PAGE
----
Reed said she understands why some individuals may be vegetarian or vegan; in fact, she said she herself was a vegan for decades. However, she said it’s unfair and hypocritical for people to focus on the delicacy that is foie gras.

“People need to remember there are two ways to do everything in life,” she said: the right way, and the wrong way. Reed insisted that she goes out of her way to use as many ingredients as possible that are produced in the right way—local, free-range, humanely raised, etc. That goes for foie gras, too.

“I serve foie gras that’s humanely raised,” she said. “The geese are not caged. There’s no tube. There are no machines. The goose is hand-fed. There are a few farms doing this. Geese will gorge themselves naturally. People who like foie gras appreciate the fact that I buy humanely raised foie gras.”

Reed gets visibly irritated when she discusses her detractors.

“Why aren’t they picketing McDonald’s or other restaurants in town (that don’t seek out meat from humanely raised animals)?” she asked. “I don’t think it’s fair.”

Meanwhile, foie gras remains on the menu at Zin; for example, a Belgian waffle dessert features brûléed pineapple, foie gras and sauternes. At least that’s the case for now: California Attorney General Kamala Harris announced in February she was appealing the ruling against the foie gras ban.

Zin American Bistro is located at 198 S. Palm Canyon Drive, in Palm Springs. For more information, call 760-322-6300, or visit pszin.com.

Plate | Glass’ Goal: To Be a Place to ‘Chill Out’

“Leisure” is the key word at Plate | Glass, which last fall took over the second-story spot at 301 N. Palm Canyon Drive, in downtown Palm Springs, that had been home to Crave.

Owners Raymond McCallister and Larry Abel—best known as the men behind the Raymond | Lawrence retail shops—had previously been part-owners of Crave. When they took control of the dessert-and-coffee spot last year, they decided it was time to make some changes.

“We think Plate | Glass fulfills a need by creating a place for people to chill out,” Abel told me recently. “We have a great view. People will linger and hang out.”

Plate | Glass still offers desserts, of course—but they’re just the tip of the iceberg. Also on offer: Fantastic craft cocktails, breakfast/brunch items, salads, large-sized “melt” sandwiches and appetizer style-plates. I was fortunate enough to attend a recent media lunch there, and the fare was delicious. My favorite: The Sweet Hog melt, with pan-fried ham and blueberry goat cheese. It was amazing.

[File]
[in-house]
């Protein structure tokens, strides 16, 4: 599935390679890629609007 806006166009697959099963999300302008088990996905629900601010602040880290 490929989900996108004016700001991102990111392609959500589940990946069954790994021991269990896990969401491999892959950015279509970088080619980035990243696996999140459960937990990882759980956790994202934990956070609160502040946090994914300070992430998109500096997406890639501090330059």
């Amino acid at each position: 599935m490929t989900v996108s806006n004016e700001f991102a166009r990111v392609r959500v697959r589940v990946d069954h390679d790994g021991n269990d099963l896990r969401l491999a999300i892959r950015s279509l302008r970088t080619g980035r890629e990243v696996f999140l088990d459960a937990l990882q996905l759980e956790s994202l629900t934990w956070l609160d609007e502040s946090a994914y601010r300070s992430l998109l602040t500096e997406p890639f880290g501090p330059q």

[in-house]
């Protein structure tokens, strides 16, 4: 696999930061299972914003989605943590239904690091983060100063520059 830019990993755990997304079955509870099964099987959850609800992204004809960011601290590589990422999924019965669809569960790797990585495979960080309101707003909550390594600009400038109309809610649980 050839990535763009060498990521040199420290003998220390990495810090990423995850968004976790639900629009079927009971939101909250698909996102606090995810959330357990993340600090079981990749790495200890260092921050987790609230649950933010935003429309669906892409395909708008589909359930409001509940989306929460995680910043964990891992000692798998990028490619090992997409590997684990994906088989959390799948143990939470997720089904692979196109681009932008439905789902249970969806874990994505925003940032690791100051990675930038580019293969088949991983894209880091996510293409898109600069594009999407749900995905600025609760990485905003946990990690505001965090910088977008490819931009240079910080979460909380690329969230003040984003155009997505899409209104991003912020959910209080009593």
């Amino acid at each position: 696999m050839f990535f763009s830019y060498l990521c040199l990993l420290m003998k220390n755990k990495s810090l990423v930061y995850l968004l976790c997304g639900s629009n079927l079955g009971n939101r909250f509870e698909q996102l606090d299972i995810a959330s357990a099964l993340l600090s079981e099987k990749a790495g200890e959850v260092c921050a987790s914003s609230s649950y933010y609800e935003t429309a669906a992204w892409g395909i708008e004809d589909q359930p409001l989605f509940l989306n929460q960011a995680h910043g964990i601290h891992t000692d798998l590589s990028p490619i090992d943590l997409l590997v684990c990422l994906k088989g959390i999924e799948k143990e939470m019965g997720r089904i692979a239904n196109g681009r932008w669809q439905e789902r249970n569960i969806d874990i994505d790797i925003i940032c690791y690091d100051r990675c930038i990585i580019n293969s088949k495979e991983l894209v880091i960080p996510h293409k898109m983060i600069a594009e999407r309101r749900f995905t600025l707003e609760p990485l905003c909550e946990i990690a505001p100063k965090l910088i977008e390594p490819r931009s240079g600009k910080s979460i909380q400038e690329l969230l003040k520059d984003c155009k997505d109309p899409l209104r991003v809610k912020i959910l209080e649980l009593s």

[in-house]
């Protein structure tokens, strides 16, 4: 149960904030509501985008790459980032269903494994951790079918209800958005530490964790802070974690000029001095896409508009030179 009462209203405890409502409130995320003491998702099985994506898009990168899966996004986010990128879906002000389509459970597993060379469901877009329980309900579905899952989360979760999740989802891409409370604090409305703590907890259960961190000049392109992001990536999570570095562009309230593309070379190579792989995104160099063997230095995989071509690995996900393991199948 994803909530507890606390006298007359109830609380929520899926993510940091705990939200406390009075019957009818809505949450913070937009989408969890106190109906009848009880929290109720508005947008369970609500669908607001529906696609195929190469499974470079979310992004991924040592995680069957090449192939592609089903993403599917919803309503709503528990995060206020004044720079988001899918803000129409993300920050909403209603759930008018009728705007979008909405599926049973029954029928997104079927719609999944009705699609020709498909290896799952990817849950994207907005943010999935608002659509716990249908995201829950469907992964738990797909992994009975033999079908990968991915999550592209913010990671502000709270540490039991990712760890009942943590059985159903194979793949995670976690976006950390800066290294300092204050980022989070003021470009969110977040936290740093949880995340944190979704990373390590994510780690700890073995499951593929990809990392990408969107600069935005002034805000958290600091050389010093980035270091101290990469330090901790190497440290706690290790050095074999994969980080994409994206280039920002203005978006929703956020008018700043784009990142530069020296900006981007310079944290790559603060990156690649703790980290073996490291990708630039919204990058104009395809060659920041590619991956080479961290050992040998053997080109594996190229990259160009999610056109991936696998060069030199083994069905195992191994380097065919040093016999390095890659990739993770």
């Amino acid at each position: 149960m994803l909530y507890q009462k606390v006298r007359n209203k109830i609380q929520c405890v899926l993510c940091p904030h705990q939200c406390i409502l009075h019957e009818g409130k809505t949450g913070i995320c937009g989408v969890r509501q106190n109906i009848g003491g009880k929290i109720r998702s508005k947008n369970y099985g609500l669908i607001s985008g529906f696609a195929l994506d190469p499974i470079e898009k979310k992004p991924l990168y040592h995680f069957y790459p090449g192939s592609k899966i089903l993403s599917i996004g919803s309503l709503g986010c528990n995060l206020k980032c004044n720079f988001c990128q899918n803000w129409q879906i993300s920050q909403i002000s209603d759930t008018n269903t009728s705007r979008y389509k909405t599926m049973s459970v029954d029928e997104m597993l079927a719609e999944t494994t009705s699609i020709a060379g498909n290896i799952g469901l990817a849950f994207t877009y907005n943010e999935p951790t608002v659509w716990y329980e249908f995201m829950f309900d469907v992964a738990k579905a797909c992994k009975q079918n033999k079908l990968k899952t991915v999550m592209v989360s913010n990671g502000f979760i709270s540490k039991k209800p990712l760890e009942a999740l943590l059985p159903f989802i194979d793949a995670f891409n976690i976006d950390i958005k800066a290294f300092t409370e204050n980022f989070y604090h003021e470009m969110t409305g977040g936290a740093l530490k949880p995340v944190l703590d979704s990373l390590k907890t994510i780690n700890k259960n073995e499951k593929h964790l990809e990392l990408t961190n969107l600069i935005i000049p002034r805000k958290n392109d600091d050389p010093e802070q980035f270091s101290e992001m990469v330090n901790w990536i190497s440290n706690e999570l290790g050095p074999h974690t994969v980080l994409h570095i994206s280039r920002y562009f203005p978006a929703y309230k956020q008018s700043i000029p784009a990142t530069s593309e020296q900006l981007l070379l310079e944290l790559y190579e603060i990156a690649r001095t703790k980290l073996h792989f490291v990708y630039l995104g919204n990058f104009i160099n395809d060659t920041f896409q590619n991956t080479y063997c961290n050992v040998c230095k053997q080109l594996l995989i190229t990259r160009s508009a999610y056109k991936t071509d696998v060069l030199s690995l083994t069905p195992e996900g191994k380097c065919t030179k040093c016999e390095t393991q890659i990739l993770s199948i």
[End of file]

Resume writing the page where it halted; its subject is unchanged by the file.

When Abel said he wants people to “chill out” at Plate | Glass, he meant it: The space even includes a cell-phone charging station and a variety of board games.

Plate | Glass is open from 8 a.m. to 11 p.m., Wednesday through Sunday. Call 760-322-2322, or visit plate-glass.com for more information.

In Brief

The space formerly occupied by Café Scandia, which closed recently at 356 S. Indian Canyon Drive, in Palm Springs, will soon be the home of Rooster and the Pig. We’ll pass along details when we get ’em. … Keep your eye on Bart Lounge, the bar/music venue/art gallery at 67555 E. Palm Canyon Drive, in Cathedral City, in the second-story space that recently housed Level 2 bar. It’s slated to open sometime in March. Follow www.bartlounge.com and Bart’s Facebook page for updates. … The Food+Wine Festival Palm Desert, a Palm Springs Life joint, will take place Friday, March 27, through Sunday, March 29. Watch www.palmdesertfoodandwine.com. … BB’s at the River is taking over the former Acqua Pazza space at The River, located at 71800 Highway 111, in Rancho Mirage. Jack Srebnik, who owns the two local Maracas restaurants, is the brains behind the place. Get info—including hiring details—at www.facebook.com/BBsRiverRanchoMirage. ... The Westin Mission Hills, at 71333 Dinah Shore Drive in Rancho Mirage, has launched a series of wine dinners at the Pinzimini Restaurant. The four-course meals with wine pairings are taking place the last Thursday of each month at 6:30 p.m. through April; the first dinner, in February, cost $85 plus tax and tip. Get more info at www.pinziminipalmsprings.com/WineDinnerSeries.

Published in Restaurant & Food News